Is Secular Humanism Dangerous to Society? (The end)

Zach —  April 5, 2013 — Leave a comment

Hello and welcome back!

How are you doing?  I hope this finds you and your family well and productive!  As for me, my wife and I are doing well as are our children.  The weather is improving here by the day.  It’s nice and warm most days and I enjoy running around without wearing a jacket.  Have you ever given thought to what is your favorite time of the year?  I used to consider spring to be my favorite season.  As the years pass, I find that every season has its pros and cons and what one season lacks we receive in the next and so on.

“Do you consider it important to compare the worldview you hold to discover if it answers life’s important questions adequately?”

Life itself is like that, isn’t it?  What one season of life lacks we usually discover in another season of our life.  Some things that we take for granted in one season either takes on more or less importance in another.  The same goes for worldviews at times.  A worldview is the product of many factors.  We are influenced by our culture, our community, our family, and by our own, subjective thoughts revolving around these influences.  Notice that I said our subjective thinking revolving around these influences.  Do you consider it important to compare the worldview you hold to discover if it answers life’s important questions adequately?

There are many worldviews that we will be examining in this category and will now continue with our final examination of secular humanism.  We have taken a look at this worldview in terms of its outlook of human design.  We considered its tenants revolving around humanity’s origin, destiny, and what human life is all about.  In this last post on secular humanism, let’s continue where the last post left off.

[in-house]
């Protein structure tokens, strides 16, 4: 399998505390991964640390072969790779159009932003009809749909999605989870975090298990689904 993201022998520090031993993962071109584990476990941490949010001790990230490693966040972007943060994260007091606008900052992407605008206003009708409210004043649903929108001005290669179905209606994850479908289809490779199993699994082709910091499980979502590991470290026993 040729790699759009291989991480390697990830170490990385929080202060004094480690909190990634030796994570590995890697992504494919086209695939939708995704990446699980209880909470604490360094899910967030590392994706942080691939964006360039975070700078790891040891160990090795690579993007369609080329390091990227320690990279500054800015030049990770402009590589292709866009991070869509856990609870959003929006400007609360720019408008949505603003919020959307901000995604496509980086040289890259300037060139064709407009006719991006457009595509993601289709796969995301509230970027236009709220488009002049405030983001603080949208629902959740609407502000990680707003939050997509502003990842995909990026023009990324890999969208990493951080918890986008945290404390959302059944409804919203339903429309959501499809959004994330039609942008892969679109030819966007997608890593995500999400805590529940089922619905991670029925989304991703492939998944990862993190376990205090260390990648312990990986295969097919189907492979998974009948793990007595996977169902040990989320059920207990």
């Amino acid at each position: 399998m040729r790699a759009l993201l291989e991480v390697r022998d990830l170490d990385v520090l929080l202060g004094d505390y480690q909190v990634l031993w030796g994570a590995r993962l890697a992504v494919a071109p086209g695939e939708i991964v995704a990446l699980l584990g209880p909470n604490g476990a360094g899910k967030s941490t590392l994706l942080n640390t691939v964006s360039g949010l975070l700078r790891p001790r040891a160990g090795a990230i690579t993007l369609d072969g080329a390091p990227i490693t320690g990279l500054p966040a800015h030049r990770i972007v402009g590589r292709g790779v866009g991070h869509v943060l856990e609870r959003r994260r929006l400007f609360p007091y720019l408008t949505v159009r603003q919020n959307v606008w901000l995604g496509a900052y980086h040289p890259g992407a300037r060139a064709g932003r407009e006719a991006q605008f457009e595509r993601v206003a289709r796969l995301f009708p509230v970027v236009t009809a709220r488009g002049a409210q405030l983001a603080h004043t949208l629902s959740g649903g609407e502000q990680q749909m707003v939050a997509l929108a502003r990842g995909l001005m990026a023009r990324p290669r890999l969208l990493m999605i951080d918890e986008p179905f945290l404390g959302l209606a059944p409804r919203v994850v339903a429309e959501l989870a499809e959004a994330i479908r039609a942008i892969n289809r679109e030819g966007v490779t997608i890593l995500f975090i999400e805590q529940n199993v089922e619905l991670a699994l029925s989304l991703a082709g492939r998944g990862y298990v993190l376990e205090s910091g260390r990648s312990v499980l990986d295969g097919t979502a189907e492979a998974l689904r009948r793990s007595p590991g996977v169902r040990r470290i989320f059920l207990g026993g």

In the last segment, we examined secular humanist considerations of important concepts revolving around the human condition.  Such topics are:


1)    Existence

2)    Self Responsibility

3)    Reality

4)    Concept of Self

5)    Societal Responsibility


This brings us to the wrap-up on secular humanism before we move on to another worldview overview.  We have examined several things in this overview:


  • A brief history of secular humanism.
  • The values, morals, and ethics of this worldview.
  • Secular humanism’s human existence theories.
  • Humanity’s purpose.
  • The value of human life.


If you wish to review all the posts on secular humanism, they are available in the categories list under secular humanism in the right-hand side bar.  If you wish excellent references for further study on secular humanism, please ask in the comments for this post.

Please comment on the question below to stimulate conversation.  See why this is important here.

Until next time!





First off, I am a family man. My wife Rhonda and I have 5 grown children, four boys (Shane, Brian, Brent, and Billie) and one girl (Melanie). We have three grandchildren (Kaylin - 6, Olivia - 8, and Bellevae - 3 mo.). Family is a top priority for Rhonda and I. My interests center around my faith, my family, the church I pastor (Mescalero Baptist Church - Mescelaro, New Mexico on the Mescalero Apache reservation), my hobbies ( walking and jogging, hiking, Bible study, pastoring and mentoring, disciple making, and writing). My professional interests are performing my duties as an ordained minister (SBC), certified life coach, certified pasttoral counselor, author, public speaker, and Christian apologist. My education consists of a BS in religion (Liberty University), currently finishing my MA in professional counseling (Liberty University), planning my Doctorate in Counselimg Psychology. I am presently concluding my studies at Biola University in Christian apologetics and NAMB as a nationally Certified Apologetics Instructor (CAI). My career goals are aimed towards helping others and towards the coming of the kingdom of God.